How Lack of Sleep Can Affect Glucose Metabolism

Regular readers of these pages will recall several posts on the importance of adequate restorative sleep for the maintenance of healthy weights. As blogged previously, reduced sleep is not only associated with increased risk for obesity, but sleep deprivation also has profound effects on ingestive behaviour.

A new study by Schmid and colleagues from the University of Luebeck, Germany, published in the Journal of Clinical Endocrinology and Metabolism now shows that sleep deprivation can have profound effects on glucagon levels, a key determinant of glucose control.

Their study examined the effects of a single night of sleep restriction to 4.5 hours vs. a night of 7 hours of sleep in a crossover study in 10 healthy men.

Sleep deprivation not only reduced basal plasma glucagon levels but also glucagon response to a hypoglycemic clamp, but had no effect on circulating concentrations of insulin, C-peptide, epinephrine, norepinephrine, or growth hormone. Basal concentrations of ACTH and cortisol were also reduced after sleep loss during baseline.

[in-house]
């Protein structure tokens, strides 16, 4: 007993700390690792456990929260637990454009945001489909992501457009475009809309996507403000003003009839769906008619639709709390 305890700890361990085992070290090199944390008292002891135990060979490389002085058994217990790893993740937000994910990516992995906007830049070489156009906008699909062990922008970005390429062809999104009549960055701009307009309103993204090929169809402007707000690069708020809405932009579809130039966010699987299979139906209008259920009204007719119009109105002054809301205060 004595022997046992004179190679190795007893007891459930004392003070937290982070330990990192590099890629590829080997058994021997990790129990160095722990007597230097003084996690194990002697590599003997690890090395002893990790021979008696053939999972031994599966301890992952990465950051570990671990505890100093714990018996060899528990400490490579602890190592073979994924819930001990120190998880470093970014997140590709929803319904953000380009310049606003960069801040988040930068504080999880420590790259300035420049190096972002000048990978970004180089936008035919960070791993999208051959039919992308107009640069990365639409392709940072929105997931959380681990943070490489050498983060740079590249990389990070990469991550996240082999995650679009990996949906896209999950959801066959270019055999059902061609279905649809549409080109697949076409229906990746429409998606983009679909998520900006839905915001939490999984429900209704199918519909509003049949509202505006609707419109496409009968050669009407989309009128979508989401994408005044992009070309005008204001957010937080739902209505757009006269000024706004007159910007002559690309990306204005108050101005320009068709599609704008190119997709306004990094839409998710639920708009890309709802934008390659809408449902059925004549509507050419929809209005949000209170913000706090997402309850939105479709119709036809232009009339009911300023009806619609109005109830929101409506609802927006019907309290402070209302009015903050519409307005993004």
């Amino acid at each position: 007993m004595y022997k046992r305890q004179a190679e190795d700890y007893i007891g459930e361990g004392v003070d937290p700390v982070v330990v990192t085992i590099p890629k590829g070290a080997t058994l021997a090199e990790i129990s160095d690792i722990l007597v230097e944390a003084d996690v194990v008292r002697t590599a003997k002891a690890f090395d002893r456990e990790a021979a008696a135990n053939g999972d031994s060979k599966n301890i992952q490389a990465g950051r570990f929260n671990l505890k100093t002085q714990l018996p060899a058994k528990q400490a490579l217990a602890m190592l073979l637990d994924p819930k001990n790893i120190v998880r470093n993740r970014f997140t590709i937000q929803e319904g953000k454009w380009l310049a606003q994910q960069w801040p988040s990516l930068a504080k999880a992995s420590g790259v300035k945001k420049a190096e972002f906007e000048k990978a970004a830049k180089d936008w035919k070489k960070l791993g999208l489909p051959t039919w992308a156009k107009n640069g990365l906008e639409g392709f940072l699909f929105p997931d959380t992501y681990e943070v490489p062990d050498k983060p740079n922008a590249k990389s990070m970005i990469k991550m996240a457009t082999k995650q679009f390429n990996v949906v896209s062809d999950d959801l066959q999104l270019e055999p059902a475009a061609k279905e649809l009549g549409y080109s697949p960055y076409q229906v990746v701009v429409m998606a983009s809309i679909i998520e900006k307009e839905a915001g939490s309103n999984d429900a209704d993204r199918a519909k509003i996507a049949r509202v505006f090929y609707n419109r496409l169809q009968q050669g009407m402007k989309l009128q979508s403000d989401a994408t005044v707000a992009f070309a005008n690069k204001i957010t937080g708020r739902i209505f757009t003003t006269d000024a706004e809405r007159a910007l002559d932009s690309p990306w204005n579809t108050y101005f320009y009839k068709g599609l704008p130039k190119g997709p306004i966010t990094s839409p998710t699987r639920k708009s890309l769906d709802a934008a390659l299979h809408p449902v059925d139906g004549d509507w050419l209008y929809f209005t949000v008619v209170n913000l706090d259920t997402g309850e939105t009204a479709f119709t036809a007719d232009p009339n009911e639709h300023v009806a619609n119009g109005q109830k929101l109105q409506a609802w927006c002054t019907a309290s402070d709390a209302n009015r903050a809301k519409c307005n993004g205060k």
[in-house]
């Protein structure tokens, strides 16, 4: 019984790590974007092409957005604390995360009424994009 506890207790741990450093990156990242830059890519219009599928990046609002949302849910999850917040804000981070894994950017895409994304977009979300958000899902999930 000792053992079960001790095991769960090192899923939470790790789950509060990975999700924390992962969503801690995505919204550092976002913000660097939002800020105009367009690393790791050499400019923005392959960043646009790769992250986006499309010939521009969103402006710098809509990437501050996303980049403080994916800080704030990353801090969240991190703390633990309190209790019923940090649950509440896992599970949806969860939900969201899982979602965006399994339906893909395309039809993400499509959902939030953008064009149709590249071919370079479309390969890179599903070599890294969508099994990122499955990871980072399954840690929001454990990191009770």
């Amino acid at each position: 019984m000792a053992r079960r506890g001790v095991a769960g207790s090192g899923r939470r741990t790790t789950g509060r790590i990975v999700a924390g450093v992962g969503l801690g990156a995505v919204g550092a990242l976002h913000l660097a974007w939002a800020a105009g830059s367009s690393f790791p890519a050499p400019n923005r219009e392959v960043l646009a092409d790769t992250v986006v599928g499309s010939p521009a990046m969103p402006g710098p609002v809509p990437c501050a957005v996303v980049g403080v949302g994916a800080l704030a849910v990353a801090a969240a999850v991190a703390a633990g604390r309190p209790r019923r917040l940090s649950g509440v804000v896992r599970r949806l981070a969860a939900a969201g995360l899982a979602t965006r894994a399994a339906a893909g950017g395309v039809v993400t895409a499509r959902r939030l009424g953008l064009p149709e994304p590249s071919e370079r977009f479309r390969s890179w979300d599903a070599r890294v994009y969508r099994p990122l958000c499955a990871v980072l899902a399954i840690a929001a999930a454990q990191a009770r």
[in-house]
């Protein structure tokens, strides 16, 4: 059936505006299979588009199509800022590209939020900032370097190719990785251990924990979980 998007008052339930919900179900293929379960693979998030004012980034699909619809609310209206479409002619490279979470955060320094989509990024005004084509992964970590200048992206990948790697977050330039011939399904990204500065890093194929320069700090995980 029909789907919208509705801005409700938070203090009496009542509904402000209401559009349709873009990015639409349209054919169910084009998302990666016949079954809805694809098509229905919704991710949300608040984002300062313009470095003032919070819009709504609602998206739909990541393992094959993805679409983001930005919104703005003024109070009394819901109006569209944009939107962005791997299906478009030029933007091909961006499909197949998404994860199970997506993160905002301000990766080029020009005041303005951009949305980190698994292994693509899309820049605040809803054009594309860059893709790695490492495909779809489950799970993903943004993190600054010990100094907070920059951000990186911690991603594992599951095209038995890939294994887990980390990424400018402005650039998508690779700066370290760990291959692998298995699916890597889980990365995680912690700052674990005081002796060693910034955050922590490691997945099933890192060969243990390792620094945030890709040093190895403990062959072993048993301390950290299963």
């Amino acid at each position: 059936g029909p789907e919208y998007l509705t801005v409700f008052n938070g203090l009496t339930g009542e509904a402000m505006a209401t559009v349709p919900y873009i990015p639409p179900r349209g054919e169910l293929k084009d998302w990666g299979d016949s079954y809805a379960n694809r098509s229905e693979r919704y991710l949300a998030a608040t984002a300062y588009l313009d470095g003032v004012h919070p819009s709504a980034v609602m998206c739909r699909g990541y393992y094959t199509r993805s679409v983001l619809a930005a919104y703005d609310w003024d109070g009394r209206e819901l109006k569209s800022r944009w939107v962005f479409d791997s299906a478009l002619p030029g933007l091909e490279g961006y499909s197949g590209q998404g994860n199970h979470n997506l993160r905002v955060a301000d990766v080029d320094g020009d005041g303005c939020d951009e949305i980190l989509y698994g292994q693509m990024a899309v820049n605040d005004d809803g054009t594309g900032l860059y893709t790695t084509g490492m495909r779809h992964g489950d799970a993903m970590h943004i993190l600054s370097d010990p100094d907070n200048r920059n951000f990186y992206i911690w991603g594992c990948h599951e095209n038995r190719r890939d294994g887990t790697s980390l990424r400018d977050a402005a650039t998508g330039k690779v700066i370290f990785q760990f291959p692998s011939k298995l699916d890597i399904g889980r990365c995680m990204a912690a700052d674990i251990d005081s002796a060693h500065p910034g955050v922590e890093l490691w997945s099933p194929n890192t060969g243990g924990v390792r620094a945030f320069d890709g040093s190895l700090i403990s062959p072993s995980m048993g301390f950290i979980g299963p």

This finding provides further evidence for the notion that glucose homeostasis is sensitive to subtle changes in sleep duration.

Importantly, as glucagon is a key hormone that helps maintain normal glucose levels during fasting by inducing the liver to convert stored glycogen into glucose and release it into the bloodstream, lack of glucagon release resulting from sleep deprivation could promote eating in response to hypoglycemia, thereby promoting weight gain. This may be of particular relevance to diabetic patients on hypoglycemic medications, who are particularly prone to hypoglycemic episodes.

This interesting observation clearly supports the notion that ensuring adequate amounts of sleep should be an important cornerstone of weight management.

Edmonton, Alberta